What You Need to Know About Gestational Diabetes

This form of diabetes only affects pregnant people.

pregnant person checking blood sugar levels

Updated on September 12, 2023.

More than 1 in 10 people in the U.S. live with diabetes—the vast majority of those have type 2 diabetes, in which the body doesn’t use insulin properly, and about 5 percent have type 1 diabetes, in which the body doesn’t produce insulin at all. But there is another type of diabetes that develops only in people who are pregnant: An estimated 2 to 10 percent of pregnancies are affected by gestational diabetes (GD).

Understanding gestational diabetes

When you eat, your body produces a hormone called insulin. Insulin helps move blood sugar into cells so they can be used as energy. During pregnancy, hormonal changes can reduce your cells’ ability to use insulin, which may cause insulin resistance.

All pregnant people experience some insulin resistance later in their pregnancy. Most will make more insulin to compensate, but some are unable to produce enough of the hormone, causing higher blood sugar levels which can lead to GD. As with type 2 diabetes, being overweight increases the risk for gestational diabetes.

“I think of gestational diabetes, in some ways, as being a manifestation of modern life. It has the hallmarks of type 2 diabetes, where there's resistance to insulin and there are high glucose levels,” says Bruce Chen, MD, of the Fetal Diagnostic Institute of the Pacific in Honolulu.

GD is usually diagnosed towards the end of the second trimester, although if you have certain risk factors, you may develop it earlier.

Some people are at greater risk

In the United States, it’s recommended that all pregnant people be screened for GD, usually between 24 and 28 weeks of pregnancy. The test involves one or two steps. The first test involves drinking a sugary beverage and then giving a blood sample an hour later. If blood sugar levels are in the normal range (below 140 mg/dL), further testing is not necessary. If the test shows a higher blood glucose level, you will need to go back for a longer test. You’ll be asked to fast before the test, and your blood sugar levels will be measured before and after downing another sugary drink.

Any pregnant person can develop GD, but some are more likely to be diagnosed than others. Factors that put you at higher risk include:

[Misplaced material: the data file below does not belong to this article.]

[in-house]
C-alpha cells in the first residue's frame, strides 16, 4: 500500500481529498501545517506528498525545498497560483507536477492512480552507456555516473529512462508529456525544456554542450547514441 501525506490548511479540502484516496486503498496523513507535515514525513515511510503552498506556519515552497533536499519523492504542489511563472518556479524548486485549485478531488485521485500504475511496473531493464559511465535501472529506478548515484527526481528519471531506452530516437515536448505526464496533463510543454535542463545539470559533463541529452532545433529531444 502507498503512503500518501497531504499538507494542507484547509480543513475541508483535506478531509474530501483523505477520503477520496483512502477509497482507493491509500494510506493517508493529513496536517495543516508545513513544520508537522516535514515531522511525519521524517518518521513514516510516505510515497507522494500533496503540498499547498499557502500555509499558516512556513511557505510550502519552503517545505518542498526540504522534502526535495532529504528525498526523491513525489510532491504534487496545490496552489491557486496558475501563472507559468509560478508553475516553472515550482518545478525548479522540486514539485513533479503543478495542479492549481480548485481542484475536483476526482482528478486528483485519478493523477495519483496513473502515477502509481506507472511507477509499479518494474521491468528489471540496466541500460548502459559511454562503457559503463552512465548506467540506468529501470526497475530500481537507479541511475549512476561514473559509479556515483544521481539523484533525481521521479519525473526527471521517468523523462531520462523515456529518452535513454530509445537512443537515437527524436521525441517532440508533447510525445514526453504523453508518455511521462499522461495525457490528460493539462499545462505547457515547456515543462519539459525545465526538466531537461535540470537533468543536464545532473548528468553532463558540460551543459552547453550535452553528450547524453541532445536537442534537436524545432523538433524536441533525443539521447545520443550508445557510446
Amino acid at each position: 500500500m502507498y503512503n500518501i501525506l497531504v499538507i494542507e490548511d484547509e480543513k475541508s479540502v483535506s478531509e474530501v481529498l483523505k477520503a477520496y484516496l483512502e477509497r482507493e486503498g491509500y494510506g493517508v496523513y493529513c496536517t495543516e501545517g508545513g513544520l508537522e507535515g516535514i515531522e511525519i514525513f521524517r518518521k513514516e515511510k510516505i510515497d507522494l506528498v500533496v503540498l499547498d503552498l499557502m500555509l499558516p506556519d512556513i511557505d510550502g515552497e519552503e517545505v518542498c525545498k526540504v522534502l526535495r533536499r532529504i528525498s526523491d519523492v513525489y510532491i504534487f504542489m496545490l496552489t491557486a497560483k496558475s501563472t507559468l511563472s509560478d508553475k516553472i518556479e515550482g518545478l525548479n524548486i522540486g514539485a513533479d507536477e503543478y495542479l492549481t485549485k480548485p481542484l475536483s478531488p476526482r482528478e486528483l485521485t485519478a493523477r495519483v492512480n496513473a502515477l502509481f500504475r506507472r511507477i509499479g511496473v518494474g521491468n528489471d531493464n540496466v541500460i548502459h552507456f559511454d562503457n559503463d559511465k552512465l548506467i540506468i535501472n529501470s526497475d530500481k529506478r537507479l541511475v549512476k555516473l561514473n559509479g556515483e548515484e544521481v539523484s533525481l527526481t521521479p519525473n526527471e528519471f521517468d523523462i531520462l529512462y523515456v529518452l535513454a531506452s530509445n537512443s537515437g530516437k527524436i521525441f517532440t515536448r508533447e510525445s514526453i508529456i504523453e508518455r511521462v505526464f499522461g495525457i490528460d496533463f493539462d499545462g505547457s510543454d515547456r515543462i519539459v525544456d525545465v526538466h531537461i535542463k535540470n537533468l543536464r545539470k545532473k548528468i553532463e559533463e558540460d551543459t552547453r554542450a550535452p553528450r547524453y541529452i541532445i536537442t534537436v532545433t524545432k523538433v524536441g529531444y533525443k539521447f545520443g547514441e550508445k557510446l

• Being older than 25
  • Having a BMI at or above 25
  • A history of GD in a previous pregnancy
  • Having delivered a previous baby who weighed more than 9 pounds
  • A family history of type 2 diabetes
  • Polycystic ovarian syndrome (PCOS)
  • African American, Hispanic/Latino, Native American, Alaska Native, Native Hawaiian, or Pacific Islander descent

Just because you have one or more risk factor doesn’t mean you’re destined to get GD. Pregnant people can lower their risk by watching what they eat, staying active, and avoiding excessive weight gain, says Dr. Chen.

Complications that may arise

Uncontrolled GD can increase the risk for several complications, including:

  • Preeclampsia (high blood pressure during pregnancy)
  • Having a baby who weighs more than 9 pounds, which can make delivery more difficult
  • Having a cesarean delivery (C-section)
  • Preterm delivery
  • Infants born with low blood sugar

Keep in mind that even if you’re treated for GD, your fetus may still grow very large, which may require a C-section.

Keeping GD under control

In many cases, GD can be managed with lifestyle adjustments,  including a healthy diet and regular exercise. People with GD are usually asked to monitor their blood glucose levels and report the numbers to their healthcare provider (HCP) to determine an appropriate eating plan. Regardless of risk factors, pregnant people are usually encouraged to engage in at least 150 minutes of moderate-intensity exercise (such as brisk walking) each week, according to the American College of Obstetricians and Gynecologists. Check with your HCP about what type and amount of exercise are right for you.